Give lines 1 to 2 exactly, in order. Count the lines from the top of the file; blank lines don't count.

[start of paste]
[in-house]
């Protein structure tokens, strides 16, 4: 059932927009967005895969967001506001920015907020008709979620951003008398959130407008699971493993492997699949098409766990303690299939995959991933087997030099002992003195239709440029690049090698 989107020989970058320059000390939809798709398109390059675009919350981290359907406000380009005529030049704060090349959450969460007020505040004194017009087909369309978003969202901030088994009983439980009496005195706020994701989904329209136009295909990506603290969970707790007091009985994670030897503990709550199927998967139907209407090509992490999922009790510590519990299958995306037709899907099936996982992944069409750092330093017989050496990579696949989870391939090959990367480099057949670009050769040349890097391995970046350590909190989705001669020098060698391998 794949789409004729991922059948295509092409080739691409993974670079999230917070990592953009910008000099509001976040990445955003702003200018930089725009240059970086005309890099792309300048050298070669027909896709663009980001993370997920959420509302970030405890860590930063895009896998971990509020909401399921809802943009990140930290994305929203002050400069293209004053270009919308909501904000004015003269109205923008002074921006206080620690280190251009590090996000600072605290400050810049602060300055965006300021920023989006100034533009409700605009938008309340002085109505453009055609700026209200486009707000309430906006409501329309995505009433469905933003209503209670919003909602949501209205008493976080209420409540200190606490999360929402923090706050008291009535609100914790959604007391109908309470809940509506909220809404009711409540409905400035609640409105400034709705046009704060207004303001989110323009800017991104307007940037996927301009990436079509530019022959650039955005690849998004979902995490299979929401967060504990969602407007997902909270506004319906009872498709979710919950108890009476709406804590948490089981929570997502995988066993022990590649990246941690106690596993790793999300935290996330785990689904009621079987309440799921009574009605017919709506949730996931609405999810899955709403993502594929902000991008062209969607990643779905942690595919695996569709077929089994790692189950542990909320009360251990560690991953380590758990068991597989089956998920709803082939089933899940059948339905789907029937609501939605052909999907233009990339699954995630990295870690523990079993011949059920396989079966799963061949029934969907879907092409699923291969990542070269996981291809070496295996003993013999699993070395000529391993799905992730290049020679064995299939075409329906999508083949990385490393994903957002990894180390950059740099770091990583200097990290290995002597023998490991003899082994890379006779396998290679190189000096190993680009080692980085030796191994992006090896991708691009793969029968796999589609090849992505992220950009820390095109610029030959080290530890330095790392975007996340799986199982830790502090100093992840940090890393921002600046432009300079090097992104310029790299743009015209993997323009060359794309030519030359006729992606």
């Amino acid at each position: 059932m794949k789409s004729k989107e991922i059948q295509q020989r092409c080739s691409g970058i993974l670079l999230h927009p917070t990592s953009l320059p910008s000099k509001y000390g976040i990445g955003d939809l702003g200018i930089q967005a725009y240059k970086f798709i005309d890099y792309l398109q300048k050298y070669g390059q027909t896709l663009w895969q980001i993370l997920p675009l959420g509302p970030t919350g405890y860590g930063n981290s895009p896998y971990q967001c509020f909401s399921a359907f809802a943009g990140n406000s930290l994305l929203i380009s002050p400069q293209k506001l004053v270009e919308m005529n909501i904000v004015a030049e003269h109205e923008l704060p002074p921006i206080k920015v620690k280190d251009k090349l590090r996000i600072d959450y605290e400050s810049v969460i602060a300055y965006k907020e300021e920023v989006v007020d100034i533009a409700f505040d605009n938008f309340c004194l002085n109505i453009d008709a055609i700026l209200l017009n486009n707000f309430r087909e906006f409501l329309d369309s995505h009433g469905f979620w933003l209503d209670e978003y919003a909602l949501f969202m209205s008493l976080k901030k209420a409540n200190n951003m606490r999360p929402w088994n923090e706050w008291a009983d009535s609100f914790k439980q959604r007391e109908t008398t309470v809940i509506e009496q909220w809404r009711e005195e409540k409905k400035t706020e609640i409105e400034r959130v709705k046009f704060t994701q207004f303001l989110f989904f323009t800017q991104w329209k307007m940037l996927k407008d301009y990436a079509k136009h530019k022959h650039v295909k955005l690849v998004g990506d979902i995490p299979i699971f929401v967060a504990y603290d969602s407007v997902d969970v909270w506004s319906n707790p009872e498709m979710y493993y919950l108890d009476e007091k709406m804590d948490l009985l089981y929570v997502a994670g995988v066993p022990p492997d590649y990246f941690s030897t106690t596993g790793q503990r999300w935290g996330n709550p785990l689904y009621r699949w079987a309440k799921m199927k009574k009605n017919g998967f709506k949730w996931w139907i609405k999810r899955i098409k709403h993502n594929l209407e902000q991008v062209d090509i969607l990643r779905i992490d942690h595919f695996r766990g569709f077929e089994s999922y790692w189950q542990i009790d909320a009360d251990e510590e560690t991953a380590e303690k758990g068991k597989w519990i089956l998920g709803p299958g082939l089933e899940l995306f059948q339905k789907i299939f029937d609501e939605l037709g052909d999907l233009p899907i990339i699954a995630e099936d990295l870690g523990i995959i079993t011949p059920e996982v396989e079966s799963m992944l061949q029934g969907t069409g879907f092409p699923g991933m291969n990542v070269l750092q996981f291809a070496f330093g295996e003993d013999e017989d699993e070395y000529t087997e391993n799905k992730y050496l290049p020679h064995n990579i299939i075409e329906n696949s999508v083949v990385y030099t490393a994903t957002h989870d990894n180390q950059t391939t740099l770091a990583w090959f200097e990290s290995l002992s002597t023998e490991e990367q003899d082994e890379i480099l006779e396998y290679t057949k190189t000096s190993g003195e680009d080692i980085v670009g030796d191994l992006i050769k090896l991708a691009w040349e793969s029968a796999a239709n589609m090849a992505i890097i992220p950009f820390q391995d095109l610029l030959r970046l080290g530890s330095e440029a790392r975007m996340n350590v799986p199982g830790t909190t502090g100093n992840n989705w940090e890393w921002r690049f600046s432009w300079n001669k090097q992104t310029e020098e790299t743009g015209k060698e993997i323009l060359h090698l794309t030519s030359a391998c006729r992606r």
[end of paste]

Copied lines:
[in-house]
């Protein structure tokens, strides 16, 4: 059932927009967005895969967001506001920015907020008709979620951003008398959130407008699971493993492997699949098409766990303690299939995959991933087997030099002992003195239709440029690049090698 989107020989970058320059000390939809798709398109390059675009919350981290359907406000380009005529030049704060090349959450969460007020505040004194017009087909369309978003969202901030088994009983439980009496005195706020994701989904329209136009295909990506603290969970707790007091009985994670030897503990709550199927998967139907209407090509992490999922009790510590519990299958995306037709899907099936996982992944069409750092330093017989050496990579696949989870391939090959990367480099057949670009050769040349890097391995970046350590909190989705001669020098060698391998 794949789409004729991922059948295509092409080739691409993974670079999230917070990592953009910008000099509001976040990445955003702003200018930089725009240059970086005309890099792309300048050298070669027909896709663009980001993370997920959420509302970030405890860590930063895009896998971990509020909401399921809802943009990140930290994305929203002050400069293209004053270009919308909501904000004015003269109205923008002074921006206080620690280190251009590090996000600072605290400050810049602060300055965006300021920023989006100034533009409700605009938008309340002085109505453009055609700026209200486009707000309430906006409501329309995505009433469905933003209503209670919003909602949501209205008493976080209420409540200190606490999360929402923090706050008291009535609100914790959604007391109908309470809940509506909220809404009711409540409905400035609640409105400034709705046009704060207004303001989110323009800017991104307007940037996927301009990436079509530019022959650039955005690849998004979902995490299979929401967060504990969602407007997902909270506004319906009872498709979710919950108890009476709406804590948490089981929570997502995988066993022990590649990246941690106690596993790793999300935290996330785990689904009621079987309440799921009574009605017919709506949730996931609405999810899955709403993502594929902000991008062209969607990643779905942690595919695996569709077929089994790692189950542990909320009360251990560690991953380590758990068991597989089956998920709803082939089933899940059948339905789907029937609501939605052909999907233009990339699954995630990295870690523990079993011949059920396989079966799963061949029934969907879907092409699923291969990542070269996981291809070496295996003993013999699993070395000529391993799905992730290049020679064995299939075409329906999508083949990385490393994903957002990894180390950059740099770091990583200097990290290995002597023998490991003899082994890379006779396998290679190189000096190993680009080692980085030796191994992006090896991708691009793969029968796999589609090849992505992220950009820390095109610029030959080290530890330095790392975007996340799986199982830790502090100093992840940090890393921002600046432009300079090097992104310029790299743009015209993997323009060359794309030519030359006729992606």